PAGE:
Drawings from the Christian and Isabelle Adrien Collection


Rennes, Musée des Beaux-Arts, from 21 March to 26 August 2012

1. Jan van Orley (1665-1735)
The Visitation
Pen and Brown Ink, Grey Wash - 26.5 x 32.8 cm
Christian and Isabelle Adrien Collection
Photo : Jean-Manuel Salingue -
Musée des beaux arts de Rennes_2011

The drawing exhibition currently on show at the Musée des Beaux-Arts in Rennes presents a fascinating aspect due not only to the high quality of the sheets but also in the way this ensemble was put together, a fact which is sure to set more than one art lover dreaming. This is because many of these works were, literally, invented by the collectors. They did this by picking out often anonymous sheets, at second-hand shops or auctions at the Hôtel Drouot. They then invented them by finding the name of the corresponding artist.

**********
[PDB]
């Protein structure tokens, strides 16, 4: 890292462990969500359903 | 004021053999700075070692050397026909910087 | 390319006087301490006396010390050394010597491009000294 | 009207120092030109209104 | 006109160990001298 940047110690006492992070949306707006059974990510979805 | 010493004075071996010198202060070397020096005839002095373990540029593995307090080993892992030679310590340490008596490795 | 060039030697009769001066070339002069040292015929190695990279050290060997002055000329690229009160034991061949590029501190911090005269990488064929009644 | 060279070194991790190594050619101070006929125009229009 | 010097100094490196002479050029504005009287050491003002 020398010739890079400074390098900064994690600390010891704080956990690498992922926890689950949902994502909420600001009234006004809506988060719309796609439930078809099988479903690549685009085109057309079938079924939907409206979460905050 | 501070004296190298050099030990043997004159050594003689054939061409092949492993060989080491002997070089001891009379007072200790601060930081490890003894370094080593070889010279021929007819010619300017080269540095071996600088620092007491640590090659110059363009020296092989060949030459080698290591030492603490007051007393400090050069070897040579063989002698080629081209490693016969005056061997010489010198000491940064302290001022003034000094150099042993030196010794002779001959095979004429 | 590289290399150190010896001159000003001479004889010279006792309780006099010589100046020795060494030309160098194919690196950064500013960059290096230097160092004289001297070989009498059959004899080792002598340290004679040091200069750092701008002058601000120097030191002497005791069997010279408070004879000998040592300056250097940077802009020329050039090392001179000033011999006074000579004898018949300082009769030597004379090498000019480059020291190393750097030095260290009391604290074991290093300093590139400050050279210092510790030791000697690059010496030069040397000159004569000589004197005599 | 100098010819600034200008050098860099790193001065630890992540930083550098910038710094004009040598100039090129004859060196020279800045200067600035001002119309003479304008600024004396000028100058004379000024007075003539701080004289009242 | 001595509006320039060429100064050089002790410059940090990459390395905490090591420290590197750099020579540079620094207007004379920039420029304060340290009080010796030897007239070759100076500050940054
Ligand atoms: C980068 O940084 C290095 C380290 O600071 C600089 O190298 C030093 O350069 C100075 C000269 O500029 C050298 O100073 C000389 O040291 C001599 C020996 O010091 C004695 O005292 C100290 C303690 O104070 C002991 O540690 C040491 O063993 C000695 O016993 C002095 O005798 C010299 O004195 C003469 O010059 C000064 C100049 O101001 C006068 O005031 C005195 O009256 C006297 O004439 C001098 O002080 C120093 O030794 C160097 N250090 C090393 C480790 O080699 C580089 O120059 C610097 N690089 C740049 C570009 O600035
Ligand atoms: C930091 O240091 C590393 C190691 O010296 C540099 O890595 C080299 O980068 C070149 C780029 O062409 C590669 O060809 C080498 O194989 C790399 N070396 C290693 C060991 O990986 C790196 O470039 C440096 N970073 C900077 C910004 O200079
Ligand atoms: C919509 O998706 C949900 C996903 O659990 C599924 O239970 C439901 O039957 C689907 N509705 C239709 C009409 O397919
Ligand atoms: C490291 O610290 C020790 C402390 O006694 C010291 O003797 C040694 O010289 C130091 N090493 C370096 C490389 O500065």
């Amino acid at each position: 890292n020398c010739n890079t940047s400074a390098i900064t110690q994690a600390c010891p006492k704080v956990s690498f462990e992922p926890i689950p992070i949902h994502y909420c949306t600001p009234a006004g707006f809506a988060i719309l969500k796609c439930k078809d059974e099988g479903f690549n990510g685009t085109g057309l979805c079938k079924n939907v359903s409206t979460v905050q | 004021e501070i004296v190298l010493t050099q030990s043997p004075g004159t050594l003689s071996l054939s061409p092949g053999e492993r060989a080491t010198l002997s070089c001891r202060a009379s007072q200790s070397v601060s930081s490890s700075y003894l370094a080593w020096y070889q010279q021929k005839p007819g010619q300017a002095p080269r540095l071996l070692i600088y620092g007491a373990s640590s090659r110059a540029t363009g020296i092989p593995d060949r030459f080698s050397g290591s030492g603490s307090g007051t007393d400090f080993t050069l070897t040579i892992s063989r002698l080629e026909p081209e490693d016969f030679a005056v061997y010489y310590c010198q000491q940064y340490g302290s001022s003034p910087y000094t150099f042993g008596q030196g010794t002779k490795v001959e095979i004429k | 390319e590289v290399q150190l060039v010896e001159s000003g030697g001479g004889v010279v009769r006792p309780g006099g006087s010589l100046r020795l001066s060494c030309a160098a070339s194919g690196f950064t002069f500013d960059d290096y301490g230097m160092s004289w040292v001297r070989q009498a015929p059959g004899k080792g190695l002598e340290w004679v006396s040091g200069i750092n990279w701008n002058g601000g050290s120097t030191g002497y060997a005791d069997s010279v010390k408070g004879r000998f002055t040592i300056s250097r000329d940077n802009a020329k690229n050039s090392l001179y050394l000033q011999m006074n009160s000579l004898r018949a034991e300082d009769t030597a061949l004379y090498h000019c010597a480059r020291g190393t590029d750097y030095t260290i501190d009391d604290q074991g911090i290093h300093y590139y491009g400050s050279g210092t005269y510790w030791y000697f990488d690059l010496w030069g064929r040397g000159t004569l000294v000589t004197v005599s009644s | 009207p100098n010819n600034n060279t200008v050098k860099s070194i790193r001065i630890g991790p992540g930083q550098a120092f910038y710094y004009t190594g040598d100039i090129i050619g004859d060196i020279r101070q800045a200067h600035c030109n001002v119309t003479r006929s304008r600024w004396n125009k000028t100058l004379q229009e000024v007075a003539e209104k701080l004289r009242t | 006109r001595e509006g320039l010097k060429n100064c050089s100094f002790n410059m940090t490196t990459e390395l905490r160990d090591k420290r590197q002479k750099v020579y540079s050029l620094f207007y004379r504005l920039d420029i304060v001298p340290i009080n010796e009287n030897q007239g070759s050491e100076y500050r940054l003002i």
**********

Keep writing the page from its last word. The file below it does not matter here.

True, in this second stage, sometimes simultaneous with the first, they were helped by the best connoisseurs and art historians in Paris who participated in writing the beautiful catalogue. However, what matters is knowing how to separate the wheat from the chaff, identifying among the thousands of sheets available on the market, the one which, while still moderately priced, has a much higher artistic value than that corresponding to a name or lack of one.

Like many persons who like to browse around and chance upon a find, the Adriens regret the time when there were more drawings on offer, at lower prices, resulting in more frequent discoveries. This has not kept them however, from continuing their purchases and establishing attributions.